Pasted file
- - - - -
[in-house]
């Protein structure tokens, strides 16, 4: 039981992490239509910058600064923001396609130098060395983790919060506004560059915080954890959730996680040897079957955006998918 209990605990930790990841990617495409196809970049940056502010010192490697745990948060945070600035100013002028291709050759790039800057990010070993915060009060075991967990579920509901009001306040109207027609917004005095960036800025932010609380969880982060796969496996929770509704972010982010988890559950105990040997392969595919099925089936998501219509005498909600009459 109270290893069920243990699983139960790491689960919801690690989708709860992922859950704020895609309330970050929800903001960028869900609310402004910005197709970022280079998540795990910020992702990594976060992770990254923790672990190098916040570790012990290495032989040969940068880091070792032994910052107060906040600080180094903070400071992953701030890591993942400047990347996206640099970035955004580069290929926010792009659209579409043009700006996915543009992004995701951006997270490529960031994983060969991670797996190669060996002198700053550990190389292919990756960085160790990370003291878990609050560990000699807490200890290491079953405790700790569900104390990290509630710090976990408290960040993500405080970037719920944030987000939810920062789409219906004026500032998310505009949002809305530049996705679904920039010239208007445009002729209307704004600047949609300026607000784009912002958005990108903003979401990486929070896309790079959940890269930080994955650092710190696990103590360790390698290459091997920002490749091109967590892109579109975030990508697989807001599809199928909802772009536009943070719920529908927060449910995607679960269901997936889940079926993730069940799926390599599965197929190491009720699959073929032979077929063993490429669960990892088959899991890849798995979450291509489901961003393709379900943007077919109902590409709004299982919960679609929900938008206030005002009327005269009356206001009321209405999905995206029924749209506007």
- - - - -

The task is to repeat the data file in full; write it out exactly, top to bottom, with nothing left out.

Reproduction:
[in-house]
């Protein structure tokens, strides 16, 4: 039981992490239509910058600064923001396609130098060395983790919060506004560059915080954890959730996680040897079957955006998918 209990605990930790990841990617495409196809970049940056502010010192490697745990948060945070600035100013002028291709050759790039800057990010070993915060009060075991967990579920509901009001306040109207027609917004005095960036800025932010609380969880982060796969496996929770509704972010982010988890559950105990040997392969595919099925089936998501219509005498909600009459 109270290893069920243990699983139960790491689960919801690690989708709860992922859950704020895609309330970050929800903001960028869900609310402004910005197709970022280079998540795990910020992702990594976060992770990254923790672990190098916040570790012990290495032989040969940068880091070792032994910052107060906040600080180094903070400071992953701030890591993942400047990347996206640099970035955004580069290929926010792009659209579409043009700006996915543009992004995701951006997270490529960031994983060969991670797996190669060996002198700053550990190389292919990756960085160790990370003291878990609050560990000699807490200890290491079953405790700790569900104390990290509630710090976990408290960040993500405080970037719920944030987000939810920062789409219906004026500032998310505009949002809305530049996705679904920039010239208007445009002729209307704004600047949609300026607000784009912002958005990108903003979401990486929070896309790079959940890269930080994955650092710190696990103590360790390698290459091997920002490749091109967590892109579109975030990508697989807001599809199928909802772009536009943070719920529908927060449910995607679960269901997936889940079926993730069940799926390599599965197929190491009720699959073929032979077929063993490429669960990892088959899991890849798995979450291509489901961003393709379900943007077919109902590409709004299982919960679609929900938008206030005002009327005269009356206001009321209405999905995206029924749209506007």